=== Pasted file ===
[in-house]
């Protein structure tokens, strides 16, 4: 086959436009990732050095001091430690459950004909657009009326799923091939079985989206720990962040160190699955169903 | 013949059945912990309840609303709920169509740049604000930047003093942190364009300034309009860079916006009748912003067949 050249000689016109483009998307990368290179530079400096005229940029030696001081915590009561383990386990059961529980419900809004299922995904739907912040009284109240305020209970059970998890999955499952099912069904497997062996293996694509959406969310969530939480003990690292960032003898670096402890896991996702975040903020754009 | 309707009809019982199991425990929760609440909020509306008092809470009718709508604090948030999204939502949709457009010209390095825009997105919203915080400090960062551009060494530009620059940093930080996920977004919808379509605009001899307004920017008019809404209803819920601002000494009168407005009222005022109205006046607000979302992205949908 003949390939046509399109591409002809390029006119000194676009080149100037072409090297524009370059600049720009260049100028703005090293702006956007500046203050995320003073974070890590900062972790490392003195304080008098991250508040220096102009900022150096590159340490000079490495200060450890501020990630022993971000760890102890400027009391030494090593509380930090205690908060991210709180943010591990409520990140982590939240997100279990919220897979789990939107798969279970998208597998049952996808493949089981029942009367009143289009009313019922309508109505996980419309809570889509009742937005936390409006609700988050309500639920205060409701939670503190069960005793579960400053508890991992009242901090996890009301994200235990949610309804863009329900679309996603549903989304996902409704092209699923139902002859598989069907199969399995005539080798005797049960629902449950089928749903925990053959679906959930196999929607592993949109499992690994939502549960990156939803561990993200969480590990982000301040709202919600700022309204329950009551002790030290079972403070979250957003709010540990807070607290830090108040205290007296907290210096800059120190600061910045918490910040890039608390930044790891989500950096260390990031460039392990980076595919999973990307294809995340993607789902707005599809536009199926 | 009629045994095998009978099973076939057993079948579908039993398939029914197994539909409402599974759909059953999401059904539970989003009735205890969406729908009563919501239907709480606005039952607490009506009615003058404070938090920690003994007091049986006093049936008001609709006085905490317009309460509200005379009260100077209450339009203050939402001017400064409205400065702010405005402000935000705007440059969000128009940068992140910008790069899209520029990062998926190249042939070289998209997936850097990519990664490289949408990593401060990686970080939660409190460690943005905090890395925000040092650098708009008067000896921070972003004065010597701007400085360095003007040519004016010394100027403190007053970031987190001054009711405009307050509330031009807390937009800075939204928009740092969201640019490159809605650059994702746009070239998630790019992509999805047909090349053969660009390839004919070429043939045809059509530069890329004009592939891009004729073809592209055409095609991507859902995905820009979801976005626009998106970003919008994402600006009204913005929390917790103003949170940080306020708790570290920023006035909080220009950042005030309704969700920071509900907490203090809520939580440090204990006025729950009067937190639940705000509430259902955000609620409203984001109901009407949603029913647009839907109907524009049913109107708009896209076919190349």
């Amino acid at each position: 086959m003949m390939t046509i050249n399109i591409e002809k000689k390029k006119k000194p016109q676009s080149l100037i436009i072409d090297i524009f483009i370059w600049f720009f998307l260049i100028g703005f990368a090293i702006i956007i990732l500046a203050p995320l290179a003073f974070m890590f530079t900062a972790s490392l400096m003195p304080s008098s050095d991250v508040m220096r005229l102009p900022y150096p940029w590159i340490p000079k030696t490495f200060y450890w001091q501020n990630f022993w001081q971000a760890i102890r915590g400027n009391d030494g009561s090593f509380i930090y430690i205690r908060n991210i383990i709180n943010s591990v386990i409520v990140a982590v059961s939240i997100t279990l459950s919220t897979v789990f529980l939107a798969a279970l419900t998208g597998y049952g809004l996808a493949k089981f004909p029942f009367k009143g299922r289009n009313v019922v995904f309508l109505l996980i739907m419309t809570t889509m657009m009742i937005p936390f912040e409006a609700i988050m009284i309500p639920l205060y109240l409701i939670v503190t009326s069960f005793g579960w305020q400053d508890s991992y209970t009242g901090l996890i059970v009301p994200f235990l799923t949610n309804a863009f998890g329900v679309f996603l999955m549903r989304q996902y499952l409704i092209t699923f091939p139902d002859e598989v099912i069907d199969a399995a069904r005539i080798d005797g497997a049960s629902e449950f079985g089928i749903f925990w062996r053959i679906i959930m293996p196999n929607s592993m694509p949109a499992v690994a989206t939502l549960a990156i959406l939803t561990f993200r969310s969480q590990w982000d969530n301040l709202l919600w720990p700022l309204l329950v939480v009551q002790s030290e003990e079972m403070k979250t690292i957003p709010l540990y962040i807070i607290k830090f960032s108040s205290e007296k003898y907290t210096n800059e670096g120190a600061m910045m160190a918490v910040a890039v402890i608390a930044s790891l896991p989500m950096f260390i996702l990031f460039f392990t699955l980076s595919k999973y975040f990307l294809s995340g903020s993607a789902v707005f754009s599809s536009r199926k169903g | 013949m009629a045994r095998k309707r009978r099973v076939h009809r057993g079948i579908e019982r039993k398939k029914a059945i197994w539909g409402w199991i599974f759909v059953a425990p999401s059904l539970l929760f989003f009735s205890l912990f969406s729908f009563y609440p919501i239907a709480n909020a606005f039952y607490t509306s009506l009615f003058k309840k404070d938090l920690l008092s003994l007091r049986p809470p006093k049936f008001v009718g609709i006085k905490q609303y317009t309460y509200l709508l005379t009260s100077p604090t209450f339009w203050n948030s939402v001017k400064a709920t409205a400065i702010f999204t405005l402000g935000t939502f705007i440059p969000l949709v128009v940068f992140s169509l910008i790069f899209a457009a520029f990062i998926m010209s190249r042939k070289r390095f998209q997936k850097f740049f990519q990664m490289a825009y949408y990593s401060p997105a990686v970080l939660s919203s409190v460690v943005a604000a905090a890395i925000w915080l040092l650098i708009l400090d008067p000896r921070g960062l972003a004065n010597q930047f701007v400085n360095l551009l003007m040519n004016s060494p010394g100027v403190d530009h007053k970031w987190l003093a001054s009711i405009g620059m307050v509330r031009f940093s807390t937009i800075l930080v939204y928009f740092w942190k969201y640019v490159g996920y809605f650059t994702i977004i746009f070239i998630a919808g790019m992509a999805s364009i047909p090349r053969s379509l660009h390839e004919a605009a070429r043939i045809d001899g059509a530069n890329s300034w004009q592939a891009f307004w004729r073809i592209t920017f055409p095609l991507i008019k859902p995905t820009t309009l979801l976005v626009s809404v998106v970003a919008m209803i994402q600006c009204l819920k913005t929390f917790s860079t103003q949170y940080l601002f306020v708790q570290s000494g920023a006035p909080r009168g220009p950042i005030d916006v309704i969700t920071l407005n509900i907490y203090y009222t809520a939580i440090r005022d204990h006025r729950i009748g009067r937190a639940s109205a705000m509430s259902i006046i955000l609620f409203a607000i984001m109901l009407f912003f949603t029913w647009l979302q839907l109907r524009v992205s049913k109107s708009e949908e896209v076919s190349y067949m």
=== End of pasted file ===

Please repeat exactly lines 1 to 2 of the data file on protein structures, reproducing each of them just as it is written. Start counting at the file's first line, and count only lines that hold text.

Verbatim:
[in-house]
């Protein structure tokens, strides 16, 4: 086959436009990732050095001091430690459950004909657009009326799923091939079985989206720990962040160190699955169903 | 013949059945912990309840609303709920169509740049604000930047003093942190364009300034309009860079916006009748912003067949 050249000689016109483009998307990368290179530079400096005229940029030696001081915590009561383990386990059961529980419900809004299922995904739907912040009284109240305020209970059970998890999955499952099912069904497997062996293996694509959406969310969530939480003990690292960032003898670096402890896991996702975040903020754009 | 309707009809019982199991425990929760609440909020509306008092809470009718709508604090948030999204939502949709457009010209390095825009997105919203915080400090960062551009060494530009620059940093930080996920977004919808379509605009001899307004920017008019809404209803819920601002000494009168407005009222005022109205006046607000979302992205949908 003949390939046509399109591409002809390029006119000194676009080149100037072409090297524009370059600049720009260049100028703005090293702006956007500046203050995320003073974070890590900062972790490392003195304080008098991250508040220096102009900022150096590159340490000079490495200060450890501020990630022993971000760890102890400027009391030494090593509380930090205690908060991210709180943010591990409520990140982590939240997100279990919220897979789990939107798969279970998208597998049952996808493949089981029942009367009143289009009313019922309508109505996980419309809570889509009742937005936390409006609700988050309500639920205060409701939670503190069960005793579960400053508890991992009242901090996890009301994200235990949610309804863009329900679309996603549903989304996902409704092209699923139902002859598989069907199969399995005539080798005797049960629902449950089928749903925990053959679906959930196999929607592993949109499992690994939502549960990156939803561990993200969480590990982000301040709202919600700022309204329950009551002790030290079972403070979250957003709010540990807070607290830090108040205290007296907290210096800059120190600061910045918490910040890039608390930044790891989500950096260390990031460039392990980076595919999973990307294809995340993607789902707005599809536009199926 | 009629045994095998009978099973076939057993079948579908039993398939029914197994539909409402599974759909059953999401059904539970989003009735205890969406729908009563919501239907709480606005039952607490009506009615003058404070938090920690003994007091049986006093049936008001609709006085905490317009309460509200005379009260100077209450339009203050939402001017400064409205400065702010405005402000935000705007440059969000128009940068992140910008790069899209520029990062998926190249042939070289998209997936850097990519990664490289949408990593401060990686970080939660409190460690943005905090890395925000040092650098708009008067000896921070972003004065010597701007400085360095003007040519004016010394100027403190007053970031987190001054009711405009307050509330031009807390937009800075939204928009740092969201640019490159809605650059994702746009070239998630790019992509999805047909090349053969660009390839004919070429043939045809059509530069890329004009592939891009004729073809592209055409095609991507859902995905820009979801976005626009998106970003919008994402600006009204913005929390917790103003949170940080306020708790570290920023006035909080220009950042005030309704969700920071509900907490203090809520939580440090204990006025729950009067937190639940705000509430259902955000609620409203984001109901009407949603029913647009839907109907524009049913109107708009896209076919190349």